(5) Zenko, M., ‘What’s wrong with Kenya’s invasion of Somalia’, The Atlantic, 28 October 2011, http://www.theatlantic.com.
(6) Gettleman, J., ‘Kenyan motives in Somalia predate recent abductions’, The New York Times, 26 October 2011, http://www.nytimes.com.
(8) Howden, D., ‘UN backed invasion of Somalia spirals into chaos’, The Independent, 15 December 2011, http://www.independent.co.uk.
(9) Warner, L., 2012. From diplomacy to invasion: Will Kenya be the next country that fails to stabilise Somalia? Journal of International Peace Operations, 7(5), pp. 1-3.
(10) Warner, L., 2012. In Somalia Kenya risks death by a thousand cuts. Prism, 3(3), pp. 108-109.
(11) Gettleman, J., ‘Kenyan motives in Somalia predate recent abductions’, The New York Times, 26 October 2011, http://www.nytimes.com.
(12) Warner, L., 2012. In Somalia Kenya risks death by a thousand cuts. Prism, 3(3), pp. 115.
(13) Bahadur, J., ‘Linda Nichi: A first quarter review’, Somalia Report, 18 January 2012, http://www.somaliareport.com.
(15) Warner, L., 2012. In Somalia Kenya risks death by a thousand cuts. Prism, 3(3), pp. 115.
(16) Howden, D., ‘UN backed invasion of Somalia spirals into chaos’, The Independent, 15 December 2011, http://www.independent.co.uk.
(17) Gettleman, J., ‘Kenyan motives in Somalia predate recent abductions’, The New York Times, 26 October 2011, http://www.nytimes.com.
(18) Kron, J., ‘Kenyan offensive is not welcome, Somalia’s president says’, The New York Times, 24 October 2011, http://www.nytimes.com.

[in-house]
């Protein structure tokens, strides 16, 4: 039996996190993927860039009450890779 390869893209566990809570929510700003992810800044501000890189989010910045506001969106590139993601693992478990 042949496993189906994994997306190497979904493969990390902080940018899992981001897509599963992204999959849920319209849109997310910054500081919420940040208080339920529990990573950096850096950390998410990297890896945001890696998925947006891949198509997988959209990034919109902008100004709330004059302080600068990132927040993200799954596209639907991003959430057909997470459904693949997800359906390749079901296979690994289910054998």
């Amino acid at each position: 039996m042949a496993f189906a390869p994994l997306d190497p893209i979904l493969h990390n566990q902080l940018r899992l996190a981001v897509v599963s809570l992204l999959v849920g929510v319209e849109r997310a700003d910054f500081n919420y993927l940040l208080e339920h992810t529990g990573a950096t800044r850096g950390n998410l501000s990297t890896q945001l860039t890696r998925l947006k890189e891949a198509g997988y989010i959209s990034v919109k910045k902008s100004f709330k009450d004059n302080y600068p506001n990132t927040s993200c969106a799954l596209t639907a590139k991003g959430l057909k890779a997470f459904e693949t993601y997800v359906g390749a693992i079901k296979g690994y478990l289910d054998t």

(19) Bahadur, J., ‘Linda Nichi: A first quarter review’, Somalia Report, 18 January 2012, http://www.somaliareport.com.
(21) Foreign and Commonwealth Office, http://www.fco.gov.uk.
(22) ‘AU troops seize strategic Somali town’, Aljazeera, 26 May 2012, http://www.aljazeera.com.
(23) ‘Al-Shabaab confirm loss of major Somali town’, Aljazeera, 31 May 2012, http://www.aljazeera.com.
(24) Moshiri, N., ‘Al-Shabaab losing ground in Somalia’, Aljazeera, 17 July 2012, http://www.aljazeera.com.
(26) ‘Kenyan Muslim groups to protect churches’, BBC News, 4 July 2012, http://www.bbc.co.uk.
(29) Moshiri, N., ‘Al-Shabaab losing ground in Somalia’, Aljazeera, 17 July 2012, http://www.aljazeera.com.
(32) ‘AU troops seize strategic Somali town’, Aljazeera, 26 May 2012, http://www.aljazeera.com.
(33) Warner, L., ‘Kenya’s invasion of Somalia paper’, Lesley on Africa, 22 June 2012, http://lesleyannewarner.wordpress.com .
(35) ‘The Kenyan military intervention in Somalia’, International Crisis Group Africa Report No. 184, 15 February 2012, http://www.crisisgroup.org.
(36) Haywood, E., ‘US backed Kenyan forces invade Somalia’, World Socialist Website, 26 October 2011, http://www.wsws.org.
(37) Moshiri, N., ‘Al-Shabaab losing ground in Somalia’, Aljazeera, 17 July 2012, http://www.aljazeera.com.
(38) ‘The Kenyan military intervention in Somalia’, International Crisis Group Africa Report No. 184, 15 February 2012, http://www.crisisgroup.org.